These examples show how to make non-covalent interaction (NCI) plots in molecules and solids. For more details on what NCI plots are, see Johnson et al.’s article and this other article for the implementation in solids, and the manual pages indicated at the end.
Molecules: phenol dimer
NCI plots can be generated in two ways. If you have the structure and the self-consistent electron density, you can calculate the NCI domains using them. Otherwise, the promolecular density can be used for the generation of the NCI domains, in which case only the structure is required.
A simple NCI plot input file for phenol dimer using the promolecular density is:
molecule phenol_phenol.xyz 0 nciplot endnciplot
First, the molecular structure of the phenol dimer (contained in an
xyz file) is loaded into critic2 with the
MOLECULE keyword. Then, the
NCI plot is generated by calling the
environment. A number of optional keywords
can be used in this environment to tune the behavior of
NCIPLOT, a few of which are described in this example. Please consult
the NCIPLOT keyword entry in the manual
0 after the MOLECULE command instructs critic2 to restrict the
molecular cell to the smallest box that encompasses the molecular
structure (i.e. a box with zero border). The same effect can be
achieved using the MOLCELL
after loading the structure with MOLECULE. The molecular cell determines the size of the grid in which the NCI plot quantities (density, reduced density gradients, etc.) will be calculated. A small molecular cell has the double advantage of making the calculation cheaper (because you need smaller grids) and also of restricting the NCI plot to the region of interest. The only downside is that one of your NCI domains may be cut off, in which case you will have to increase this number somewhat.
Running the example above generates a number of files. You can view the results using the vmd program. To open the file, use:
vmd -e phenol_phenol.vmd
Rotate the molecule into the position you want and do File -> Render -> Tachyon (internal, in memory) and press “Start rendering”. This will generate the NCI plot file.
In general, it is better if you have run the calculation and have the
self-consistent density for the system from which to make the NCI
plot. This density can be read in any format understood by
critic2. In this example, we can use a
wfx wavefunction file from Gaussian:
molecule phenol_phenol.wfx 0 load phenol_phenol.wfx nciplot endnciplot
Note the only difference is that the structure and density are both read from the wavefunction file, and therefore used in the NCI plot.
Surfaces: benzene on kaolinite
Now we consider making the NCI plots of a molecule (benzene) on an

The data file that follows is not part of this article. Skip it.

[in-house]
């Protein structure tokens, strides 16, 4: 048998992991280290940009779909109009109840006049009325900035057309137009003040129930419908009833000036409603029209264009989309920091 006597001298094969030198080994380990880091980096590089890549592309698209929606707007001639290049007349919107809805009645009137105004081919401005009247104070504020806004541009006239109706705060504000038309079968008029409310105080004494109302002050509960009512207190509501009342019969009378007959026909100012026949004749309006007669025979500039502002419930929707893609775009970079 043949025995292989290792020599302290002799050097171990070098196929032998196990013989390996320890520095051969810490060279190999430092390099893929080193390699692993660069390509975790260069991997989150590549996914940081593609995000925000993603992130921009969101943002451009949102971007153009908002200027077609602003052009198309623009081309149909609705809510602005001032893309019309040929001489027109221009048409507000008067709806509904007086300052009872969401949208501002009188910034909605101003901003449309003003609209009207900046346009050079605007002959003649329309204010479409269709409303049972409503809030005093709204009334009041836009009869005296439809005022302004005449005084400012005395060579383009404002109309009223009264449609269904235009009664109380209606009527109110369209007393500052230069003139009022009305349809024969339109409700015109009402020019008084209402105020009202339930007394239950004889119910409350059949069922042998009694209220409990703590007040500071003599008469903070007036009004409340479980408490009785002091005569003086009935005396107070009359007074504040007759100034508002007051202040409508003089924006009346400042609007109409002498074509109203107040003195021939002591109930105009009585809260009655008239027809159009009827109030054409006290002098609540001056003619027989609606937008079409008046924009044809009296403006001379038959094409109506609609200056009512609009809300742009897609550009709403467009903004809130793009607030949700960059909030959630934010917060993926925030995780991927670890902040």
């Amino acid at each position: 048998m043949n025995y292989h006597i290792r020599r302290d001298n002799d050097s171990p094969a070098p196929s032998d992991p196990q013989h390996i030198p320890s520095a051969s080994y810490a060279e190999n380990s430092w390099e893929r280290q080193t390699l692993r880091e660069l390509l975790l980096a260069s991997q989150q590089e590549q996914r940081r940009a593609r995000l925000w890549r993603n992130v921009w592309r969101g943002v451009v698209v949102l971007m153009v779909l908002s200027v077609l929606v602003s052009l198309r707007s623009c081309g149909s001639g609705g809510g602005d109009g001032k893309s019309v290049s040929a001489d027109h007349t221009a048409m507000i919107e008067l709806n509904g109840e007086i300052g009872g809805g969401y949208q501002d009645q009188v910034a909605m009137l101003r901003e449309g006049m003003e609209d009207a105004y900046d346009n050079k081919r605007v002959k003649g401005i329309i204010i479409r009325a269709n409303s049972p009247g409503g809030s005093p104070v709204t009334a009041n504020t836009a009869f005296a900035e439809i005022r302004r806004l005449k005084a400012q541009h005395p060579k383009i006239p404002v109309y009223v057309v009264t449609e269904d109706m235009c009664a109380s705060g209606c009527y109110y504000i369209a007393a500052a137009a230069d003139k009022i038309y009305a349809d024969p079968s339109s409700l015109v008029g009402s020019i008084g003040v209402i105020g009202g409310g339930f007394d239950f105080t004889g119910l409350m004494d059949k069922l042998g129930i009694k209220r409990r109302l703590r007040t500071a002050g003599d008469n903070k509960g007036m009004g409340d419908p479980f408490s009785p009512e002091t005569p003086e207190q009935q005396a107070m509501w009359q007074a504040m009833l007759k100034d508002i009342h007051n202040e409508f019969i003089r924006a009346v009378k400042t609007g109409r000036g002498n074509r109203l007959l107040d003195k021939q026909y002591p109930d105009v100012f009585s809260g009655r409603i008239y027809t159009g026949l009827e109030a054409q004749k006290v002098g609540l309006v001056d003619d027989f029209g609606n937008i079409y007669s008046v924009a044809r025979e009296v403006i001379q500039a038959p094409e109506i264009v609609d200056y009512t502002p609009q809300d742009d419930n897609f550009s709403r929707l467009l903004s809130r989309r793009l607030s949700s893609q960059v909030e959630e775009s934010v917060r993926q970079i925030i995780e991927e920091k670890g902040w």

inorganic surface, kaolinite (001). The equilibrium structure was
calculated using Quantum ESPRESSO in two cases: when the benzene
molecule is adsorbed to the hydrophobic side (hb) and when it is
adsorbed to the hydrophilic side (hl). The structure and
self-consistent electron densities are contained in the
hlpar1_rho.cube cube files, respectively,
generated using QE’s
We consider absorption to the hydrophobic surface first
hbpar1_rho.cube). We could use an NCIplot input file identical to
the one in the previous section for molecular systems. However, in
surfaces and solids, there are typically too many NCI domains and it
is often the case that we want to focus on a particular interaction.
In this case, we want only the NCI domains that arise from the
interaction between the molecule and the surface. To focus only on
these interactions, we create
.xyz files containing the relevant
fragments (one for benzene and another for the surface) and then pass
those to the NCIPLOT environment. That way, only the domains that
involve interactions between the two fragments will be plotted.
Therefore, we first need to write the structure contained in the cube files and select the fragments for the NCIplot calculation. To do this, we first write an xyz file containing the surface and the molecule:
crystal hbpar1_rho.cube write cell.xyz border 1 1 2
This creates an xyz file (
cell.xyz) containing the slab plus the
1 1 2 instructs critic2 to write a 1x1x2 supercell of
the original system, so that a whole slab is contained in the
file. The BORDER keyword makes all atoms at the border of the
supercell be included in the file. You can now open this file with
your favorite program (I use avogadro) and cut away from it the
benzene and the surface underneath, and save the two systems to
separate xyz files (
Lastly, we generate the NCI plot with the input file:
crystal hbpar1_rho.cube load hbpar1_rho.cube nciplot fragment hbpar1_benzene.xyz fragment hbpar1_surface.xyz nstep 100 100 100 endnciplot